Instead, Health Canada maintains on that page that the radioactive fallout from Fukushima was “smaller than the normal day to day fluctuations from background radiation” and “did not pose any health risk to Canadians”.

      Pellerin said he doesn’t know why Health Canada didn’t make the data public. “I can’t answer that. The communication aspect could be improved,” he said.

      In a statement emailed to the Straight along with the data, Health Canada played down the radiation in the Calgary rainwater: “Since rainwater is typically not a primary source of drinking water, and the concentration measured was very low (8 Bq/L), this measurement is not considered a health risk.”

      Health Canada’s rainwater data reveals deficiencies in how Ottawa monitors radiation in terms of public safety. Even at the height of the Fukushima crisis, rainwater in Canada was tested for radiation only at the end of each month, after a network of monitoring stations sent samples to Ottawa.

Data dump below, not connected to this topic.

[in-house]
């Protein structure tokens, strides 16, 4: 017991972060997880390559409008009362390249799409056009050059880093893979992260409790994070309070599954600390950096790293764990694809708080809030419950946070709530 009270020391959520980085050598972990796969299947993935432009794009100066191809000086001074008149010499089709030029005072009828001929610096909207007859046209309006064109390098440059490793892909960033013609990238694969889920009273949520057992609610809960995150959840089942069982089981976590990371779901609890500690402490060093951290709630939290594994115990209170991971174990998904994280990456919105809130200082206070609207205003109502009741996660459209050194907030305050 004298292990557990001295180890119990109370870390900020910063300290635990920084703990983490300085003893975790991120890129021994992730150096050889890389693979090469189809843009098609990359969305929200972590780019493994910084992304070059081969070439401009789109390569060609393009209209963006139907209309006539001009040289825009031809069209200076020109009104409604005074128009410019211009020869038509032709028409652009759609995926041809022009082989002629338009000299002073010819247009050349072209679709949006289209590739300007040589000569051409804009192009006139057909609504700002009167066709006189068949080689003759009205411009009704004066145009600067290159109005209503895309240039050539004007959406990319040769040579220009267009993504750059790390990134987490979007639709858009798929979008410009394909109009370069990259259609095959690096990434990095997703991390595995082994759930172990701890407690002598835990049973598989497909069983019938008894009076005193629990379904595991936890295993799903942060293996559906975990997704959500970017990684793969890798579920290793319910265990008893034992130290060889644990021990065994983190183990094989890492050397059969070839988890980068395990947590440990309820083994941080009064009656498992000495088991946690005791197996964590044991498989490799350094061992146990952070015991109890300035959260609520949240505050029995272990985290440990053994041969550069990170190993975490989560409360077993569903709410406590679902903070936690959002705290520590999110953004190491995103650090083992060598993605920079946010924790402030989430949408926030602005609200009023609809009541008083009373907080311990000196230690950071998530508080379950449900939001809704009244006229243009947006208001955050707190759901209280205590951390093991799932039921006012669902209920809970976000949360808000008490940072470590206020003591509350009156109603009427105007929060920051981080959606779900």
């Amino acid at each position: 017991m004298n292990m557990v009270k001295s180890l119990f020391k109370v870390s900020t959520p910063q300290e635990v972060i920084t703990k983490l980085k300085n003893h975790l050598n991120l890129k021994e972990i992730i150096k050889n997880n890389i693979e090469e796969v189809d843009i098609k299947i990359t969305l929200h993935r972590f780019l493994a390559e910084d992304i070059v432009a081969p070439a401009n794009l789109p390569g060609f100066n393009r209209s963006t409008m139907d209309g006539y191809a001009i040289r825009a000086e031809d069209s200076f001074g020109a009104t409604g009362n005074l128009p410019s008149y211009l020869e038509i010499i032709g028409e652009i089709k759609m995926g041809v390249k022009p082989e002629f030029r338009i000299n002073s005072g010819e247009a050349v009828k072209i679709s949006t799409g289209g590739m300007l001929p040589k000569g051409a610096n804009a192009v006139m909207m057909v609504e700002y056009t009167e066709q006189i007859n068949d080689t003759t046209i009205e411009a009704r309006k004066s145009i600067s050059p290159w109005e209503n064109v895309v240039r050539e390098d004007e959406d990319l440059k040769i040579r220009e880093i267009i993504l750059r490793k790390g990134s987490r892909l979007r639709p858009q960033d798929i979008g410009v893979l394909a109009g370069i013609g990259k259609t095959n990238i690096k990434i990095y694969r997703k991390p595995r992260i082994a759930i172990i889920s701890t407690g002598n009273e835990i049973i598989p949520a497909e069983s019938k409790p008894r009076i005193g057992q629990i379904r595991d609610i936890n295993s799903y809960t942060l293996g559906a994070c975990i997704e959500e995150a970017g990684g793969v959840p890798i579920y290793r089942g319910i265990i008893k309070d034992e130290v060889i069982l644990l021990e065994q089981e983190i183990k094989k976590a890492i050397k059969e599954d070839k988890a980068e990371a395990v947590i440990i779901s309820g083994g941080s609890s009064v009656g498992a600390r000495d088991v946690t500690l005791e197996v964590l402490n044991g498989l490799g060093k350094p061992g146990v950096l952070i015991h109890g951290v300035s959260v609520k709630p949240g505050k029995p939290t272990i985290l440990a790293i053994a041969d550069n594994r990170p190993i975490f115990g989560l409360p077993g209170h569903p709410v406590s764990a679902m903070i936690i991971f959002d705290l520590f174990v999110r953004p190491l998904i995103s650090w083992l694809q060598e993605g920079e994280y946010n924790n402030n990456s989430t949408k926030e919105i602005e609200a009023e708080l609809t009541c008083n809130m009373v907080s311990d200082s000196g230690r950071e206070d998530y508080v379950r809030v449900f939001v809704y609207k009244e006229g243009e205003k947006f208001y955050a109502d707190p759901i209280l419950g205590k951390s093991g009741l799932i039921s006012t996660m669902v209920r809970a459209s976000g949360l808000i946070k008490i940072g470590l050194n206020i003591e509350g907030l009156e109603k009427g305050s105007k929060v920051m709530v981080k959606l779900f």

As a result, the spikes in radiation last March were only discovered in early April, after rainwater samples were sent to Ottawa for testing.

      It’s also impossible to know how high radiation got on specific days in March because each day’s rainwater was added to the previous samples for that month.

      In contrast, the EPA tested rainwater for radiation every day and reported the data daily on its website.

      Health Canada’s data on rainwater is also puzzling for another reason. It sharply contrasts with the data collected by SFU associate professor of chemistry Krzysztof Starosta. He found iodine-131 levels in rainwater in Burnaby spiked to 13 becquerels per litre in the days after Fukushima. That’s many times higher than the levels detected in Vancouver by Health Canada.

      The rainwater data is just one example of failings in how Canada monitored radiation from Fukushima. The accident has exposed a pattern of nonchalance and seeming willful ignorance on the part of Canadian health authorities when it comes to the dangers of nuclear power.